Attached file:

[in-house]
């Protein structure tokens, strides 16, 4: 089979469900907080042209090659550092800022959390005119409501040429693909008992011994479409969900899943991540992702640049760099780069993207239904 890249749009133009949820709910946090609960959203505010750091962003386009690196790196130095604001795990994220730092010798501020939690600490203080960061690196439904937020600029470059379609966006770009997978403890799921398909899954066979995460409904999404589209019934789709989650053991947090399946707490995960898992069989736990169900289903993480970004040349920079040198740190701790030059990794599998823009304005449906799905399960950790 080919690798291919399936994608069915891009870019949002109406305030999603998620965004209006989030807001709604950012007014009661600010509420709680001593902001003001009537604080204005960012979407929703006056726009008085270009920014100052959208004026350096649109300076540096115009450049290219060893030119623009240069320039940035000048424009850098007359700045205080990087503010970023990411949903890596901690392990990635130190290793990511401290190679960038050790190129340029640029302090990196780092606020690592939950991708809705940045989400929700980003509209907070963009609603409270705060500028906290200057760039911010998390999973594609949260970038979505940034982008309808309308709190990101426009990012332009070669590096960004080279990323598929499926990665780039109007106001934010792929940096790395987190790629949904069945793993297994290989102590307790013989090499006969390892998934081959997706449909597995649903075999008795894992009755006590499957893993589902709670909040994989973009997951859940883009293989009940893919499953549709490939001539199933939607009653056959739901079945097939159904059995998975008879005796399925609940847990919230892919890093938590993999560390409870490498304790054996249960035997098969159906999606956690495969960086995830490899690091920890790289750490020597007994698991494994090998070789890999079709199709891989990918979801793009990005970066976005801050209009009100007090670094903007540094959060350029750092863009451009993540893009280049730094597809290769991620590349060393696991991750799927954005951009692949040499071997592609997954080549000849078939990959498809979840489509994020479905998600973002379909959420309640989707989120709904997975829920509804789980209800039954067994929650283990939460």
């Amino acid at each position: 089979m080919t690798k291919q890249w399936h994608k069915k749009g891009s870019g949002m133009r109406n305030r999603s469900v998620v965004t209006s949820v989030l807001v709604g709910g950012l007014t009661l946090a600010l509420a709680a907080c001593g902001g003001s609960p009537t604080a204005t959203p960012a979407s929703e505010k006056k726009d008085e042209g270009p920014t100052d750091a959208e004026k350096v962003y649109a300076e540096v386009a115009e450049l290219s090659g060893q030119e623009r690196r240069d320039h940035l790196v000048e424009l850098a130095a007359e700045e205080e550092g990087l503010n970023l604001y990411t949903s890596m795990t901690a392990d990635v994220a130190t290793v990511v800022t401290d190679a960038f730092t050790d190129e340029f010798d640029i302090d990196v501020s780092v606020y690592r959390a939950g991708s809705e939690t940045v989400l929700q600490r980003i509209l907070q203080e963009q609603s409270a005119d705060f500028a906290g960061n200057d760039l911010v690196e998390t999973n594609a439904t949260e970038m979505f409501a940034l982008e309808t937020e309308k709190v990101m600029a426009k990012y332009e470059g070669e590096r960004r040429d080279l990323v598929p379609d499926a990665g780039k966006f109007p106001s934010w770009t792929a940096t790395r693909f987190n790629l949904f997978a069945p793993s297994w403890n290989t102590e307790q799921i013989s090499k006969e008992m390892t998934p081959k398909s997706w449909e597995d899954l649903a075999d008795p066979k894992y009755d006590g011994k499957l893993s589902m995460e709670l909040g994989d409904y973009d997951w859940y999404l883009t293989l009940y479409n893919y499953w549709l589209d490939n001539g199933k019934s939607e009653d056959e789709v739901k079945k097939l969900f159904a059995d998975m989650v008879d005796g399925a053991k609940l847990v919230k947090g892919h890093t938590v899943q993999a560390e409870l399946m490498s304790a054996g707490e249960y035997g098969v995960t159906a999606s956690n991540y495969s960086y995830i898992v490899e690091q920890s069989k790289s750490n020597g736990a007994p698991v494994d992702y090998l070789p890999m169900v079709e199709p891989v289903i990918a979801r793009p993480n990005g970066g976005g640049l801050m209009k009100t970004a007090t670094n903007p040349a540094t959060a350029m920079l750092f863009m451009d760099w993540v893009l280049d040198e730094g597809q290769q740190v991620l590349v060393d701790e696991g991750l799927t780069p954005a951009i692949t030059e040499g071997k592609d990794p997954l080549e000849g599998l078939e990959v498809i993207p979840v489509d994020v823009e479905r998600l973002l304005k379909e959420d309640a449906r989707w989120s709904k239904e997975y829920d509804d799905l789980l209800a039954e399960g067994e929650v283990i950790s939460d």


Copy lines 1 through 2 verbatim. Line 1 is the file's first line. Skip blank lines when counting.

[in-house]
């Protein structure tokens, strides 16, 4: 089979469900907080042209090659550092800022959390005119409501040429693909008992011994479409969900899943991540992702640049760099780069993207239904 890249749009133009949820709910946090609960959203505010750091962003386009690196790196130095604001795990994220730092010798501020939690600490203080960061690196439904937020600029470059379609966006770009997978403890799921398909899954066979995460409904999404589209019934789709989650053991947090399946707490995960898992069989736990169900289903993480970004040349920079040198740190701790030059990794599998823009304005449906799905399960950790 080919690798291919399936994608069915891009870019949002109406305030999603998620965004209006989030807001709604950012007014009661600010509420709680001593902001003001009537604080204005960012979407929703006056726009008085270009920014100052959208004026350096649109300076540096115009450049290219060893030119623009240069320039940035000048424009850098007359700045205080990087503010970023990411949903890596901690392990990635130190290793990511401290190679960038050790190129340029640029302090990196780092606020690592939950991708809705940045989400929700980003509209907070963009609603409270705060500028906290200057760039911010998390999973594609949260970038979505940034982008309808309308709190990101426009990012332009070669590096960004080279990323598929499926990665780039109007106001934010792929940096790395987190790629949904069945793993297994290989102590307790013989090499006969390892998934081959997706449909597995649903075999008795894992009755006590499957893993589902709670909040994989973009997951859940883009293989009940893919499953549709490939001539199933939607009653056959739901079945097939159904059995998975008879005796399925609940847990919230892919890093938590993999560390409870490498304790054996249960035997098969159906999606956690495969960086995830490899690091920890790289750490020597007994698991494994090998070789890999079709199709891989990918979801793009990005970066976005801050209009009100007090670094903007540094959060350029750092863009451009993540893009280049730094597809290769991620590349060393696991991750799927954005951009692949040499071997592609997954080549000849078939990959498809979840489509994020479905998600973002379909959420309640989707989120709904997975829920509804789980209800039954067994929650283990939460």